I used to think of myself as the Humanities version of a mad scientist. I had wildly poofy hair, often wore long coats with mysterious stains on them, had the haggard pallor of someone unfamiliar with sunlight, and I think I gave off the vibe that if a train car were racing down a track and I could decide if it hits one person or five, I’d blow everything up instead of engaging in a philosophical discussion.
Despite really digging the aesthetic, I am not actually a mad scientist. I’m not even a scientist, and I don’t really get mad so much as I get comically frustrated. I’m a non-threatening, squishy English teacher with as much scientific talent as a bagel. Lacking in scientific experience as I am, it should come as no surprise that anytime I see any kind of mysterious scientific apparatus, I immediately assume it can be used for cartoonish evil.
I have not had my eyes checked since high school, and somehow I avoided getting glasses even though several of my answers to a test with only letters was “box.” I got my eyes checked a few days ago, and over the course of an hour, a strange man with a soothing voice did science at me. I do not know how I survived, but I have made it my mission to tell my story, to make my experience known, to expose the entire industry of eye doctors for what they are: hypnotists.
I don’t remember sitting down, but I remember noticing that I was in a chair in a cramped room. All along the walls and on wheeled carts before me were esoteric tools with glass portals that warped the reality just beyond them. Heavy metal masks with weird holes and intimidating dials loomed next to me. Who could tell what dark purposes they would be put to, but it was clear some primordial malice was imbued in the every cold steel surface. In the corner on a counter was either a large model of a human eye or the correctly-sized eye of a monster. Pain and discomfort from one of the strange metal tools all around the room seemed imminent. And then the doctor came in.
He started by introducing himself, but for whatever reason I immediately forgot what he said–probably not anxiety from imagining my inevitable death. He told me he was going to ask me a few questions, learn my ‘medical history’ which I understood as him learning if there were any other doctors in the picture who might already have dibs on my prolonged suffering or tasty, tasty organs. After I finished grad school, I vowed to never willingly answer another question from someone with a PhD. His degrees were on the wall: MD. Fuck. I gave him the information he requested.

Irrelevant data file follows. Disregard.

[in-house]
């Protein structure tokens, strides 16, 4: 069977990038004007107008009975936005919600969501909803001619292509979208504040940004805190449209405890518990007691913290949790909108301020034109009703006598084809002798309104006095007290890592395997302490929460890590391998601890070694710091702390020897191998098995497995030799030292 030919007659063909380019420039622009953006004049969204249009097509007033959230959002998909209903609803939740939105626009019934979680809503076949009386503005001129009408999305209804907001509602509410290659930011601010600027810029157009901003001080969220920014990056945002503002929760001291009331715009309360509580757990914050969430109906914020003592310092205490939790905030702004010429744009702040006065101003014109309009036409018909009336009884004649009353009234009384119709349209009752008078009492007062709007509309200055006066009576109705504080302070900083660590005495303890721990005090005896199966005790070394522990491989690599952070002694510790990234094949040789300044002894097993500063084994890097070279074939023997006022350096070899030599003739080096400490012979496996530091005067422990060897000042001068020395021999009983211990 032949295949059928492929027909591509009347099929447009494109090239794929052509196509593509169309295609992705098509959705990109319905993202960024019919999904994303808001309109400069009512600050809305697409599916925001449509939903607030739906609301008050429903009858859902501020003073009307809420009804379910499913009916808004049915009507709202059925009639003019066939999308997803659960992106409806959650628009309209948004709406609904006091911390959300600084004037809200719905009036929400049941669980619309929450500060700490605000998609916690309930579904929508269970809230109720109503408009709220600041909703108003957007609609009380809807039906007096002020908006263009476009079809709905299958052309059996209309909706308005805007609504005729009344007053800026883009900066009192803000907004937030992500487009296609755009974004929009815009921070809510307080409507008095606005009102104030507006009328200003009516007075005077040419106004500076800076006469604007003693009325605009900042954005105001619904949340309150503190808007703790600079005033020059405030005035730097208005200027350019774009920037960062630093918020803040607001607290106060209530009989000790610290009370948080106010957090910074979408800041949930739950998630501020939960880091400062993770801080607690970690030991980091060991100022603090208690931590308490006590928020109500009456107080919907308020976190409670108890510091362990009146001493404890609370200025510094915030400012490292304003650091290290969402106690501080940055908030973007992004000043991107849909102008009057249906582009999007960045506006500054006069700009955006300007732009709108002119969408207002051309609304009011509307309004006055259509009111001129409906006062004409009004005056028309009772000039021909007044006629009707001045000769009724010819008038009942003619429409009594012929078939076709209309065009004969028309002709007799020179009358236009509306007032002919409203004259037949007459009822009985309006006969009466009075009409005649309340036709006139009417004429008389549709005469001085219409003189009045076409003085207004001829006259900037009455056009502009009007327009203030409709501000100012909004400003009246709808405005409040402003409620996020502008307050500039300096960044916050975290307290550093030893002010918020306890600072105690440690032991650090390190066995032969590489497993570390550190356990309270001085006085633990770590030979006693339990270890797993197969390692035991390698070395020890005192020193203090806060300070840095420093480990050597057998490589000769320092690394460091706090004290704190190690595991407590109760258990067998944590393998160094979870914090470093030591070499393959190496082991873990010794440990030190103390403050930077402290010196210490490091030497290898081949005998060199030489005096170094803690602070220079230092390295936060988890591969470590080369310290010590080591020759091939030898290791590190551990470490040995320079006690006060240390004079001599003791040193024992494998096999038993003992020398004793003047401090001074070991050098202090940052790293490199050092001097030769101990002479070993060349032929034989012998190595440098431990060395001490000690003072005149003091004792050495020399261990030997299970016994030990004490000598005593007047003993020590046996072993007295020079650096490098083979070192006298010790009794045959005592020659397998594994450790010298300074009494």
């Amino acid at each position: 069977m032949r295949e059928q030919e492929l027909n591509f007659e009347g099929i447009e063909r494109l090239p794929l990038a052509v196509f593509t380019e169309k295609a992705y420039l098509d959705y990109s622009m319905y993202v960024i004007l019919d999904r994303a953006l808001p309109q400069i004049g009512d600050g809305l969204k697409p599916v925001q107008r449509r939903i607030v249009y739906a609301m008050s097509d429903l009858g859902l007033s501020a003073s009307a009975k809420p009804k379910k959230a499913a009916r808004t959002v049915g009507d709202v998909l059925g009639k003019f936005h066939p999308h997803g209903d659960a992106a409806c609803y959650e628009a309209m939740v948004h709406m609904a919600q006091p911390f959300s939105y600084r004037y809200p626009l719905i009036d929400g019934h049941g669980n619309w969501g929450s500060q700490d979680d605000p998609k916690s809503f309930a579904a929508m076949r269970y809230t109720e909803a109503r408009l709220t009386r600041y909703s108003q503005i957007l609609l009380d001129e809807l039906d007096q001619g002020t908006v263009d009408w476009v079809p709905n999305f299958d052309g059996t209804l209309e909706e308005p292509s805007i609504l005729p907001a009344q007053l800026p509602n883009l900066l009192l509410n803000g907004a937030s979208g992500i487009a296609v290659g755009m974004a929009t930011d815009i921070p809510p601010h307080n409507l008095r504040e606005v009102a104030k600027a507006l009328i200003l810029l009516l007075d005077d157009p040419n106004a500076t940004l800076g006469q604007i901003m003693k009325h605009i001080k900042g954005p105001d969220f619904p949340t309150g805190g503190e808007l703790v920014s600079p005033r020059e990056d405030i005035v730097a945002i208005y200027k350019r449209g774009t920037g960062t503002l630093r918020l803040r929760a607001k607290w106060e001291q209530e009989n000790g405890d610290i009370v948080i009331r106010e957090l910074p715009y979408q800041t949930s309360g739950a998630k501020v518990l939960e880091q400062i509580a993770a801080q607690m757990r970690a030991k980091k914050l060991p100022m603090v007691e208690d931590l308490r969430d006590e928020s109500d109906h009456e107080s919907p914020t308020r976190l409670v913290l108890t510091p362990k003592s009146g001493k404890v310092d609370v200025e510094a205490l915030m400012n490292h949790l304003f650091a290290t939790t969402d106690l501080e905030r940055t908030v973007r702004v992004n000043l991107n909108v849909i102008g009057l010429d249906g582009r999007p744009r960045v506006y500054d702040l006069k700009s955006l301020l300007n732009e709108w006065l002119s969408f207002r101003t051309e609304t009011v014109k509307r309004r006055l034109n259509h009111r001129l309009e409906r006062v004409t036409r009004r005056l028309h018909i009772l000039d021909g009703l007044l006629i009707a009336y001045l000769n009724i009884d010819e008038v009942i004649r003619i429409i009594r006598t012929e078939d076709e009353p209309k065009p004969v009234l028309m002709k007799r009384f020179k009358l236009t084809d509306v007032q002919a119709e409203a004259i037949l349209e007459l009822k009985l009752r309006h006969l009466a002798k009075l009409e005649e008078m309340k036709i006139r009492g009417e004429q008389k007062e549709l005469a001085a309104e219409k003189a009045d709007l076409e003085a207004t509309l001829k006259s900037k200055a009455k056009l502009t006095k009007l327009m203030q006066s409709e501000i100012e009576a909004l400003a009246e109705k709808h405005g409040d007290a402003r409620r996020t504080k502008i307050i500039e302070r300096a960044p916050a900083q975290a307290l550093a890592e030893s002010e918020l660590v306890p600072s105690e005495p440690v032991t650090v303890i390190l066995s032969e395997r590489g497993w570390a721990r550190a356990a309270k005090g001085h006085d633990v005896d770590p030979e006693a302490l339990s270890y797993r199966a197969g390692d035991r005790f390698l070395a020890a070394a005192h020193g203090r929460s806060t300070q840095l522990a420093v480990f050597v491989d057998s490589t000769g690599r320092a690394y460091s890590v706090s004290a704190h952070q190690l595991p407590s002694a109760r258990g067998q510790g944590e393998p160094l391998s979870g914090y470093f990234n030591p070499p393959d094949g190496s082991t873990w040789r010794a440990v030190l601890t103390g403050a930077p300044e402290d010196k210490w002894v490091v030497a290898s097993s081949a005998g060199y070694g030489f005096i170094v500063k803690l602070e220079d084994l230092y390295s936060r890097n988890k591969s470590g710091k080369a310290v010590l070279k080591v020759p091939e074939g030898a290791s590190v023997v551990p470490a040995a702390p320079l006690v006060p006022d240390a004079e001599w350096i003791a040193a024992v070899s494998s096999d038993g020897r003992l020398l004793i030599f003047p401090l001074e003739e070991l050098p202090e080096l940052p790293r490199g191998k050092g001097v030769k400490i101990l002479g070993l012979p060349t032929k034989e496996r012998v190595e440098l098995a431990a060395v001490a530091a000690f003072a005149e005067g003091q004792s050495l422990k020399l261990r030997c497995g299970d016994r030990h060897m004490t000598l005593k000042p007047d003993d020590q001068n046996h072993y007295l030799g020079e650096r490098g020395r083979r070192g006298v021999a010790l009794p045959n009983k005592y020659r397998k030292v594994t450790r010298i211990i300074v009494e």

I remember being mostly awake the only time I ever watched The Man in the Iron Mask, but what I took from the movie was that being locked in a small room with a metal shell over my face is something that could feasibly happen. That is enough justification for a phobia to me. With that totally rational fear at the front of my thoughts, Dr. Science lowered a heavy mask over my face with blurry portals for me to try to make sense of reality through.
What followed was about 10 minutes of a slow, rhythmic mantra: “1… or 2…” I don’t know what it was about his voice, but it had the soft, organic quality of moss. Moss has never hurt anybody. Nobody has ever been walking around a dark forest and screamed when they saw a patch of green fuzz decorating a rock. They scream at wolves and trees that look like people and people that look like trees. While switching the portals through which I could barely make out a far wall, he patiently recited “1… or 2…” Something about his voice made me want to do whatever it is you have to do to pass an eye exam. Maybe it was the total control he had over my eyes, my favorite part of my body because they are the only part of me not influenced by how much pizza I eat. He’d click something, write something, and my vision would change, and he would again utter into the quiet room “1… or 2…” and I wanted to much to say “oh either is fine really. Which do you prefer?” Like Gandalf warned us so long ago, words can be tricky magic, and the doctor had me under a spell.
I left with a prescription, a pressing urge to learn what a “stigmatism” is, and a vague awareness that I had just woken up from a surreal dream of a mossy, elder land and a small room in which I had met an ancient alchemist.
And now I’m getting glasses because the moss man told me to.